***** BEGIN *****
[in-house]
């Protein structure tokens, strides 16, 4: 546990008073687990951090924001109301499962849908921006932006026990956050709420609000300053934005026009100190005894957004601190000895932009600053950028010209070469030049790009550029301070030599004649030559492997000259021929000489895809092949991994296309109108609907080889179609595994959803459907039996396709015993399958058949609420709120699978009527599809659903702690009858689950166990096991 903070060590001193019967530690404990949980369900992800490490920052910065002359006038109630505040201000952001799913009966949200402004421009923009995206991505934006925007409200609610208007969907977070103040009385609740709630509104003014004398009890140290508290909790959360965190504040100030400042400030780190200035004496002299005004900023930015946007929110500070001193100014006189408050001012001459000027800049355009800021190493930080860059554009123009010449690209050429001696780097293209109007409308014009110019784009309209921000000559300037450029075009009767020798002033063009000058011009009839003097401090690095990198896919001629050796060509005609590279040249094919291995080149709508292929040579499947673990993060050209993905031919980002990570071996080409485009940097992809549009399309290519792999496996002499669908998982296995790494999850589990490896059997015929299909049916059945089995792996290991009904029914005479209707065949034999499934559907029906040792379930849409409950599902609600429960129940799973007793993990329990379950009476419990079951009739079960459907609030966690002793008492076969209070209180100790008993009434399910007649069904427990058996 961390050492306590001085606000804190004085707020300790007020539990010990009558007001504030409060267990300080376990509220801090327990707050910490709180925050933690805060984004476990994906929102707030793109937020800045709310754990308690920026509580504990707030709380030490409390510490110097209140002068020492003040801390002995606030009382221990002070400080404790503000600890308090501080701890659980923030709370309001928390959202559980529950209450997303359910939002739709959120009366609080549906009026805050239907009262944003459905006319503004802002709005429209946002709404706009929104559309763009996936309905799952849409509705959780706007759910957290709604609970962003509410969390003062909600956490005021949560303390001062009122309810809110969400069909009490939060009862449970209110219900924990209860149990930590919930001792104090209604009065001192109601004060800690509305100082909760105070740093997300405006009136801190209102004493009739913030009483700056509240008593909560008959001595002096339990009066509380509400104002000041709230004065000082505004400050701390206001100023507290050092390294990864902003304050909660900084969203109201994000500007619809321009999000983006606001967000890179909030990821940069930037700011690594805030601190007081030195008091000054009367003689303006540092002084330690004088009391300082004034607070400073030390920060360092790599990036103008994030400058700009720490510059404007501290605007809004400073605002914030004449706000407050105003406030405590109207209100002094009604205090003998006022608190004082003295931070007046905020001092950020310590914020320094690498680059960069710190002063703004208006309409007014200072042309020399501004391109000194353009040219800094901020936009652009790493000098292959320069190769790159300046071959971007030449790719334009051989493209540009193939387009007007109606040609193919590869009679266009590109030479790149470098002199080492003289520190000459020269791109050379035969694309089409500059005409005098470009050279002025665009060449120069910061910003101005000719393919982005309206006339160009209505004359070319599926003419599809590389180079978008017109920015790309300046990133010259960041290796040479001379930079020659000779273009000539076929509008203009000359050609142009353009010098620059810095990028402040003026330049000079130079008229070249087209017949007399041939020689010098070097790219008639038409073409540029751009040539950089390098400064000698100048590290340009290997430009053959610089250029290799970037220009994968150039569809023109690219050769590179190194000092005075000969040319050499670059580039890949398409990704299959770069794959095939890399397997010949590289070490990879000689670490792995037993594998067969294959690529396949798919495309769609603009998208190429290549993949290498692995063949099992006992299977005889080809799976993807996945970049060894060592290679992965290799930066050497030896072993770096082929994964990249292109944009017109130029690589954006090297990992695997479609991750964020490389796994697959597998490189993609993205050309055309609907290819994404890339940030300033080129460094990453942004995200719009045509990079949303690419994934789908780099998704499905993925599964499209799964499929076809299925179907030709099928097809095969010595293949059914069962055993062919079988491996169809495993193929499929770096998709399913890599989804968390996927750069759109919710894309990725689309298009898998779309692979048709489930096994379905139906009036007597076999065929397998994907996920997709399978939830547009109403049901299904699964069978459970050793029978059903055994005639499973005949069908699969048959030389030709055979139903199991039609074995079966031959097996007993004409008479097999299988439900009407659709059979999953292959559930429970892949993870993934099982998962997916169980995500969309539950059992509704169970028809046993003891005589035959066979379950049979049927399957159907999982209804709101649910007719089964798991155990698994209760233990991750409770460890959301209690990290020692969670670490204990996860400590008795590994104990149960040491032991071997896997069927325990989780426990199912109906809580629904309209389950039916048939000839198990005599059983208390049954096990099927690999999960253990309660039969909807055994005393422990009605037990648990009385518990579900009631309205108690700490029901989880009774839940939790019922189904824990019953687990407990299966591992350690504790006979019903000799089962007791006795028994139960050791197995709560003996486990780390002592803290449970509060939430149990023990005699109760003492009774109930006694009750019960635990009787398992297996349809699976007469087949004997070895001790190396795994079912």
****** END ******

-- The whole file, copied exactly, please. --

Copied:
[in-house]
């Protein structure tokens, strides 16, 4: 546990008073687990951090924001109301499962849908921006932006026990956050709420609000300053934005026009100190005894957004601190000895932009600053950028010209070469030049790009550029301070030599004649030559492997000259021929000489895809092949991994296309109108609907080889179609595994959803459907039996396709015993399958058949609420709120699978009527599809659903702690009858689950166990096991 903070060590001193019967530690404990949980369900992800490490920052910065002359006038109630505040201000952001799913009966949200402004421009923009995206991505934006925007409200609610208007969907977070103040009385609740709630509104003014004398009890140290508290909790959360965190504040100030400042400030780190200035004496002299005004900023930015946007929110500070001193100014006189408050001012001459000027800049355009800021190493930080860059554009123009010449690209050429001696780097293209109007409308014009110019784009309209921000000559300037450029075009009767020798002033063009000058011009009839003097401090690095990198896919001629050796060509005609590279040249094919291995080149709508292929040579499947673990993060050209993905031919980002990570071996080409485009940097992809549009399309290519792999496996002499669908998982296995790494999850589990490896059997015929299909049916059945089995792996290991009904029914005479209707065949034999499934559907029906040792379930849409409950599902609600429960129940799973007793993990329990379950009476419990079951009739079960459907609030966690002793008492076969209070209180100790008993009434399910007649069904427990058996 961390050492306590001085606000804190004085707020300790007020539990010990009558007001504030409060267990300080376990509220801090327990707050910490709180925050933690805060984004476990994906929102707030793109937020800045709310754990308690920026509580504990707030709380030490409390510490110097209140002068020492003040801390002995606030009382221990002070400080404790503000600890308090501080701890659980923030709370309001928390959202559980529950209450997303359910939002739709959120009366609080549906009026805050239907009262944003459905006319503004802002709005429209946002709404706009929104559309763009996936309905799952849409509705959780706007759910957290709604609970962003509410969390003062909600956490005021949560303390001062009122309810809110969400069909009490939060009862449970209110219900924990209860149990930590919930001792104090209604009065001192109601004060800690509305100082909760105070740093997300405006009136801190209102004493009739913030009483700056509240008593909560008959001595002096339990009066509380509400104002000041709230004065000082505004400050701390206001100023507290050092390294990864902003304050909660900084969203109201994000500007619809321009999000983006606001967000890179909030990821940069930037700011690594805030601190007081030195008091000054009367003689303006540092002084330690004088009391300082004034607070400073030390920060360092790599990036103008994030400058700009720490510059404007501290605007809004400073605002914030004449706000407050105003406030405590109207209100002094009604205090003998006022608190004082003295931070007046905020001092950020310590914020320094690498680059960069710190002063703004208006309409007014200072042309020399501004391109000194353009040219800094901020936009652009790493000098292959320069190769790159300046071959971007030449790719334009051989493209540009193939387009007007109606040609193919590869009679266009590109030479790149470098002199080492003289520190000459020269791109050379035969694309089409500059005409005098470009050279002025665009060449120069910061910003101005000719393919982005309206006339160009209505004359070319599926003419599809590389180079978008017109920015790309300046990133010259960041290796040479001379930079020659000779273009000539076929509008203009000359050609142009353009010098620059810095990028402040003026330049000079130079008229070249087209017949007399041939020689010098070097790219008639038409073409540029751009040539950089390098400064000698100048590290340009290997430009053959610089250029290799970037220009994968150039569809023109690219050769590179190194000092005075000969040319050499670059580039890949398409990704299959770069794959095939890399397997010949590289070490990879000689670490792995037993594998067969294959690529396949798919495309769609603009998208190429290549993949290498692995063949099992006992299977005889080809799976993807996945970049060894060592290679992965290799930066050497030896072993770096082929994964990249292109944009017109130029690589954006090297990992695997479609991750964020490389796994697959597998490189993609993205050309055309609907290819994404890339940030300033080129460094990453942004995200719009045509990079949303690419994934789908780099998704499905993925599964499209799964499929076809299925179907030709099928097809095969010595293949059914069962055993062919079988491996169809495993193929499929770096998709399913890599989804968390996927750069759109919710894309990725689309298009898998779309692979048709489930096994379905139906009036007597076999065929397998994907996920997709399978939830547009109403049901299904699964069978459970050793029978059903055994005639499973005949069908699969048959030389030709055979139903199991039609074995079966031959097996007993004409008479097999299988439900009407659709059979999953292959559930429970892949993870993934099982998962997916169980995500969309539950059992509704169970028809046993003891005589035959066979379950049979049927399957159907999982209804709101649910007719089964798991155990698994209760233990991750409770460890959301209690990290020692969670670490204990996860400590008795590994104990149960040491032991071997896997069927325990989780426990199912109906809580629904309209389950039916048939000839198990005599059983208390049954096990099927690999999960253990309660039969909807055994005393422990009605037990648990009385518990579900009631309205108690700490029901989880009774839940939790019922189904824990019953687990407990299966591992350690504790006979019903000799089962007791006795028994139960050791197995709560003996486990780390002592803290449970509060939430149990023990005699109760003492009774109930006694009750019960635990009787398992297996349809699976007469087949004997070895001790190396795994079912």